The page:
by Bill Bischoff from MarketWatch
According to the general rule for transfers of assets between spouses or ex-spouses under a divorce property settlement, the transfers are treated as gifts between spouses for federal tax purposes. As such, the transfers are federal-income-tax-free and gift-tax-free. This is good.
When this favorable general rule applies, the transferee spouse (the person who receives the asset in the divorce settlement) takes over the transferor spouse’s tax basis and holding period for the transferred asset. So when the transferee spouse subsequently sells the asset, he or she recognizes taxable gain or loss as if he or she had owned the asset from the outset. On the other side of the coin, there’s no tax impact on the transferor spouse (the person who gives up the asset in the property settlement) when the general rule applies.
Warning: Divorce-related transfers to a nonresident alien spouse don’t qualify for such benign treatment: they are considered to be taxable transactions that can trigger taxable gains or losses.
Federal income tax consequences for divorce-related transfers of vested employer stock options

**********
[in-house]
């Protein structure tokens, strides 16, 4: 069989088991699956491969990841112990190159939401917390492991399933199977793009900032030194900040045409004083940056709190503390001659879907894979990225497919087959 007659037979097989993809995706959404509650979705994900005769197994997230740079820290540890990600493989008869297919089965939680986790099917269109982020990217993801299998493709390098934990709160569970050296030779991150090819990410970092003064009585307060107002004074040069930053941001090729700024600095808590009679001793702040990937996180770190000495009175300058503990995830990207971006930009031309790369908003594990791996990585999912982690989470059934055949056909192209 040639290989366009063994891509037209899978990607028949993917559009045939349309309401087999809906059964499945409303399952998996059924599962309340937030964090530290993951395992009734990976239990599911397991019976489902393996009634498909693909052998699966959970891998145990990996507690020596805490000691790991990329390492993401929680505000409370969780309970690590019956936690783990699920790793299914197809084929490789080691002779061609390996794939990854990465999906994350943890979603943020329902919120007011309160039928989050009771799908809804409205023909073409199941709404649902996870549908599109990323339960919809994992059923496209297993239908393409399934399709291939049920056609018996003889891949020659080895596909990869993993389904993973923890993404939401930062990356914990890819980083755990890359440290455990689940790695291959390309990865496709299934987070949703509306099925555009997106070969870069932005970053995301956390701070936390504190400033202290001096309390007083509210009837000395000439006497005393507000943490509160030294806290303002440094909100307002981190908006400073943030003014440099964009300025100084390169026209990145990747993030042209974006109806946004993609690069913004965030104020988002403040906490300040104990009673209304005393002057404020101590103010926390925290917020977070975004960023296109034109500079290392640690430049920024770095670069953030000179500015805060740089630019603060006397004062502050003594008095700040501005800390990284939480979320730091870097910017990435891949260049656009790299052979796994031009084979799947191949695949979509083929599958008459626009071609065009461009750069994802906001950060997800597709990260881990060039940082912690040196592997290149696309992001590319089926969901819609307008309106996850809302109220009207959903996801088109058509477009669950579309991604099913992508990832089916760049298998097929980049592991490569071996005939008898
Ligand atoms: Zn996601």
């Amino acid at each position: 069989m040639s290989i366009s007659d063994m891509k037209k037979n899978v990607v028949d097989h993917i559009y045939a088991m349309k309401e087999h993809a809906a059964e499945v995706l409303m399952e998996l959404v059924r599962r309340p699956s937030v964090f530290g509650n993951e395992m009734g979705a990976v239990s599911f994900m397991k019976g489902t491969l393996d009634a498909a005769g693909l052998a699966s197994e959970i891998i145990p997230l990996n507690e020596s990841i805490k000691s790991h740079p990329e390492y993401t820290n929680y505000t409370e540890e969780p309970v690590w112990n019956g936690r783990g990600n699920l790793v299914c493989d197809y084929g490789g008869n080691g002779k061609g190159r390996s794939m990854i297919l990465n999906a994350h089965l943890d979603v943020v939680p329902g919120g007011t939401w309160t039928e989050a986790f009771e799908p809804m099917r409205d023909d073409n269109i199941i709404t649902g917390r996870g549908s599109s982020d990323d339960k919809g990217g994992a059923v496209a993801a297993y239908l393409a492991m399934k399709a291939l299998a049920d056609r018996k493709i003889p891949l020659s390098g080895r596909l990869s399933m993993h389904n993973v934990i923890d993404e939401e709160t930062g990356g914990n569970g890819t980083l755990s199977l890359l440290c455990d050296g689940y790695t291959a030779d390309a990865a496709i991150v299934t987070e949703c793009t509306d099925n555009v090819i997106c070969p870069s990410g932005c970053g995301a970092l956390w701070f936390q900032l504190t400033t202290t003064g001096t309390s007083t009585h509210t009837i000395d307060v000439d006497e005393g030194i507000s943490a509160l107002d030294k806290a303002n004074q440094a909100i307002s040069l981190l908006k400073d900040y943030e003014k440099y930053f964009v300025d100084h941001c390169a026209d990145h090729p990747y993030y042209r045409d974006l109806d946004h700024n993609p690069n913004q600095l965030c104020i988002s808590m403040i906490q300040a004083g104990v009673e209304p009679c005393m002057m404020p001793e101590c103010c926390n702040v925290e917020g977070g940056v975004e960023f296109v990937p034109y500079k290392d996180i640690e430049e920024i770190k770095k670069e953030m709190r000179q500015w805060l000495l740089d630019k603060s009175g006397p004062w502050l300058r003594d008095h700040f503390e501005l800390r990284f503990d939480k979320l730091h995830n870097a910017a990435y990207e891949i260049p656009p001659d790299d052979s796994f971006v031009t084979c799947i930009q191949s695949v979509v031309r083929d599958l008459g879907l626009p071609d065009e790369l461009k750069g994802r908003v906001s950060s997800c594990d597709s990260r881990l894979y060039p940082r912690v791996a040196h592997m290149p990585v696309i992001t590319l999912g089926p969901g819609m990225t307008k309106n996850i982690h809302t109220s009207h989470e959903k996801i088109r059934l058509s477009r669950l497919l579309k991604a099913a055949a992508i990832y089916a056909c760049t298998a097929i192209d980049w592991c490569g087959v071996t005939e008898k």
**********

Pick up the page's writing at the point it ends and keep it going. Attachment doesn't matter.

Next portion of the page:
What happens with a divorce-related transfer of vested employer stock options from the employee spouse to the non-employee spouse pursuant to a divorce property settlement? Good question. Read on for the answers.
For instance, assume Spouse A (the employee spouse) owns vested nonqualified employer stock options (NQSOs) that she received as compensation from her employer. Because the NQSOs are not publicly traded, Spouse A was not taxed upon receiving the options. Assume that under applicable state law, the NQSOs are considered marital property. Therefore, Spouse A is require to transfer some of her NQSOs to Spouse B (the non-employee spouse) pursuant to the couple’s divorce property settlement. Sometime later, Spouse B exercises the NQSOs. At that time, the fair market value (FMV) of the stock is above the option exercise price.